Interesting Facts about the Heave Away Me Johnnies C

“Heave Away Me Johnnies C” initially was a genuine brake-windlass shanty. Brake-windlass work was too heavy to move levers up and down, so movement from top to bottom has mid-step on the waist. The usual timing used was 2/4 or 6/8. This particular version is the ‘milkmaid’ version, a very popular theme in many shanties. This milkmaid version is very close to Cecil Sharp ones. Stan Hugill gives to us only five verses due to most of the verses from this version were unprintable.

The source of this sea shanty

The music: “Shanties from the Seven Seas” by Stan Hugill (1st ed: p 303).
The lyrics: “Shanties from the Seven Seas” by Stan Hugill (1st ed: p 307).

The Record of the Heave Away Me Johnnies C

You also can find this record on my YouTube channel here or directly listen below. Additionally, if you want to share your opinion about the record or share your opinion you can do it in my Facebook forum here, or leave a comment at the bottom of this blog article.

Heave Away Me Johnnes C - Brake Windlass Shanty

The musical notation

Heave Away Me Johnnies C - music notation

And the full lyrics

Heave Away Me Johnnies C

As I walked out one mornin’ fair, all in the month of May,
– Heave away ay ay, me Johnnies, heave away-away!
I overhauled a pretty maid and unto her did say,
– An away me bully boys, we’re all bound to go!

* 2 *

‘Oh, where are ye goin’ to, my pretty maid?’ I unto her did say.
‘I’m going a milking, sir,’ she said, all in the month of May.

* 3 *

‘Shall I go with you, my pretty maid?’ I unto her did say.
‘Oh, yes, if you please, kind sir,’ she said, all in the month of May.

* 4 *

‘Oh, what is your father, my pretty maid?, I unto her did say.
‘My father’s farmer, kind sir,’ she said, all in the month of May.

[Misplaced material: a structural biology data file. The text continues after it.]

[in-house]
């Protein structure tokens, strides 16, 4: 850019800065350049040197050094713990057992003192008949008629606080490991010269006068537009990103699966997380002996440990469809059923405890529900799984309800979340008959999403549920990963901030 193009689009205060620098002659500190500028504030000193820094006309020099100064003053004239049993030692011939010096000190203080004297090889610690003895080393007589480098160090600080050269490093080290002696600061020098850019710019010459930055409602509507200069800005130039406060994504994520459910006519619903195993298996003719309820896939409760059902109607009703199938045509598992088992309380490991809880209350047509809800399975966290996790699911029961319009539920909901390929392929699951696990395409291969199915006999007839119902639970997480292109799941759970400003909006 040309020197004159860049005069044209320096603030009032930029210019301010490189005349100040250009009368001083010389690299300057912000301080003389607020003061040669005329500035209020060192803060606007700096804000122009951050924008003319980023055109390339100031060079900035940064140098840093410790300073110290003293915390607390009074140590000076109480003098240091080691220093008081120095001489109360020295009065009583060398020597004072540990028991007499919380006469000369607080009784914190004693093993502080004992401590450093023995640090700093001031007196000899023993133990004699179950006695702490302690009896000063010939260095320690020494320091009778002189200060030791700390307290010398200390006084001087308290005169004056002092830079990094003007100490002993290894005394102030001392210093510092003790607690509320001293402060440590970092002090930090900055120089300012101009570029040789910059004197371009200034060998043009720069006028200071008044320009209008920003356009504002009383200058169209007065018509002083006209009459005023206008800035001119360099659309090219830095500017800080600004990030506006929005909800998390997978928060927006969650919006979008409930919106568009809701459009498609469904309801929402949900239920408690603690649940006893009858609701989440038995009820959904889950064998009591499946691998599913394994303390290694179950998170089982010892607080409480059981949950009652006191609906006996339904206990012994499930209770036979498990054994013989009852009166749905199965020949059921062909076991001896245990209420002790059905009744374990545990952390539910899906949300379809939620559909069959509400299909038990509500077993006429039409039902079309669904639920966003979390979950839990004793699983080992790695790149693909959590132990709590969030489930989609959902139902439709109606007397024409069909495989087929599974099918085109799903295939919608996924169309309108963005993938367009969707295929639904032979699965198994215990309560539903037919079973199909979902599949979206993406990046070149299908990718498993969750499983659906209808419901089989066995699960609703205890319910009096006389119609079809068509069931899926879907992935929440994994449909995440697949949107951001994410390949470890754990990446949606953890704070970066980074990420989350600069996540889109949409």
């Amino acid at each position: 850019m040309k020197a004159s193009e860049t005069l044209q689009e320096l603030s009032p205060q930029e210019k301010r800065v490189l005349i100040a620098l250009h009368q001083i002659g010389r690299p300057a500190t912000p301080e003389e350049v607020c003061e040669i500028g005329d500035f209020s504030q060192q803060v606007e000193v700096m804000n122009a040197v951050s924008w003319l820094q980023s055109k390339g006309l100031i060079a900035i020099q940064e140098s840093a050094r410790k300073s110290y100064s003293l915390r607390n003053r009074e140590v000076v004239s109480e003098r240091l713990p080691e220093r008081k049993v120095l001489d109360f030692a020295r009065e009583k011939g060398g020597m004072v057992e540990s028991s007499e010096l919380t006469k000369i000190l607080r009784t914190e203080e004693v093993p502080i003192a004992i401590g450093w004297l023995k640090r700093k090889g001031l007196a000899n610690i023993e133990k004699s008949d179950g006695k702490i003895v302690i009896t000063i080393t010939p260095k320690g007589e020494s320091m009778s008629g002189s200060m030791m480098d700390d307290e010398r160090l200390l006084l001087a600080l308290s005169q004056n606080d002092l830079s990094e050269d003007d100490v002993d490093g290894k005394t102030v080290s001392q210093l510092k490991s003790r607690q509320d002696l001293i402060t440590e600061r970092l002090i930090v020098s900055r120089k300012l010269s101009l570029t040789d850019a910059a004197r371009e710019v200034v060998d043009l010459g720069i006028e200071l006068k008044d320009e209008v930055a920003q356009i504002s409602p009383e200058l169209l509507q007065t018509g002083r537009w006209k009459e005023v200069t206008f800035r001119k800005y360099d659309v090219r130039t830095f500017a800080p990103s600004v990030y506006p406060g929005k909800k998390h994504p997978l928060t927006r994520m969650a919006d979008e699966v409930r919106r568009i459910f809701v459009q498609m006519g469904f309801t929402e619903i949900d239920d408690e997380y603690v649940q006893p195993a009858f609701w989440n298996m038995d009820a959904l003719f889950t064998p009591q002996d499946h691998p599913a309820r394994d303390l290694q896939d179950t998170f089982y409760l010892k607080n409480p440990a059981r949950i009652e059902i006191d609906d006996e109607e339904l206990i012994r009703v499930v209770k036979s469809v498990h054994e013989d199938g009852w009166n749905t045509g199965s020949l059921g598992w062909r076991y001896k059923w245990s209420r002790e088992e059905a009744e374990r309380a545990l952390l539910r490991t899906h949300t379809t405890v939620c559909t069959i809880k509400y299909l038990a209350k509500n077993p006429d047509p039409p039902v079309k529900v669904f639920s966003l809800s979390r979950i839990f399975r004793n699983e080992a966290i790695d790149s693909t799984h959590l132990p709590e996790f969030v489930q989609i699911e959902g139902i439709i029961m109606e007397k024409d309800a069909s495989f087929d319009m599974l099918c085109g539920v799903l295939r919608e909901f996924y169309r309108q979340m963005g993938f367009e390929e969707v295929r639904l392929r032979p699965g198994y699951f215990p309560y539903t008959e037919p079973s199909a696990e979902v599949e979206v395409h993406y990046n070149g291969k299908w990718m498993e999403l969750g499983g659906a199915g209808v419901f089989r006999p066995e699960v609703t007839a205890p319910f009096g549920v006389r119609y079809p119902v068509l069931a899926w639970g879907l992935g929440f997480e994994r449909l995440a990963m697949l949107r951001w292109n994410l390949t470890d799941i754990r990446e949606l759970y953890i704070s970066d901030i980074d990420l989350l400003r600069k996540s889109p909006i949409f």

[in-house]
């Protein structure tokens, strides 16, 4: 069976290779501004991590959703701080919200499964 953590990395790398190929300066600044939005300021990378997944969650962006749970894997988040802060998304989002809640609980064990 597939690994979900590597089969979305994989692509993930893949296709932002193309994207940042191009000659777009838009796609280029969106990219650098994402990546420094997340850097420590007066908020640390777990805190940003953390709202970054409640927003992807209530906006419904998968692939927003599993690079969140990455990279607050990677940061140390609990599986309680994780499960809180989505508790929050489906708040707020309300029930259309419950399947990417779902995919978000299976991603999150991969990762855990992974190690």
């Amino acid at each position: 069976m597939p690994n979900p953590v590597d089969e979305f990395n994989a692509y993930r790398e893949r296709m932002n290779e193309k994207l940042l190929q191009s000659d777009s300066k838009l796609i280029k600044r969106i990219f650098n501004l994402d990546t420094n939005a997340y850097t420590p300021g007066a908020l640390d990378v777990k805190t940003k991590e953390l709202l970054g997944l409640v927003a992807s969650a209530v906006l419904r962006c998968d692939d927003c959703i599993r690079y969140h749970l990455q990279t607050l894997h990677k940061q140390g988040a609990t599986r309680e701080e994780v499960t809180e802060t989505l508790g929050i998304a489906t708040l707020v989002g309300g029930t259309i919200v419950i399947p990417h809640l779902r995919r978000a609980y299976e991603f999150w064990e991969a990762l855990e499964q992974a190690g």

* 5 *

‘Oh, what is your fortune, my pretty maid? I unto her did say.
‘My face is my fortune, sir,’ she said, all in the month of May.

Related to this sea shanty

Blow Ye Winds (extra verses)

Goodbye Fare-ye-well (Norwegian)

Horraw For The Blackball Line

Heave Away Me Johnnies A – Brake Windlass Shanty

Interesting Facts about the Heave Away Me Johnnies A

“Heave Away Me Johnnies A” initially was a genuine brake-windlass shanty. Brake-windlass work was too heavy to move levers up and down, so movement from top to bottom has mid-step on the waist. The usual timing used was 2/4 or 6/8. This song is one of My first recorded shanties from Stan Hugill’s “Shanties From the Seven Seas” book I recorded.

The source of this sea shanty

The music: “Shanties from the Seven Seas” by Stan Hugill (1st ed: p 303).
The lyrics: “Shanties from the Seven Seas” by Stan Hugill (1st ed: p 303, 304).

The Record of the Heave Away Me Johnnies A

You also can find this record on my YouTube channel here or directly listen below. Additionally, if you want to share your opinion about the record or share your opinion you can do it in my Facebook forum here, or leave a comment at the bottom of this blog article.

Heave Away Me Johnnies A - Brake Windlass Shanty

The musical notation

Heave Away Me Johnnies A - music notation

And the full lyrics

Heave Away Me Johnnies A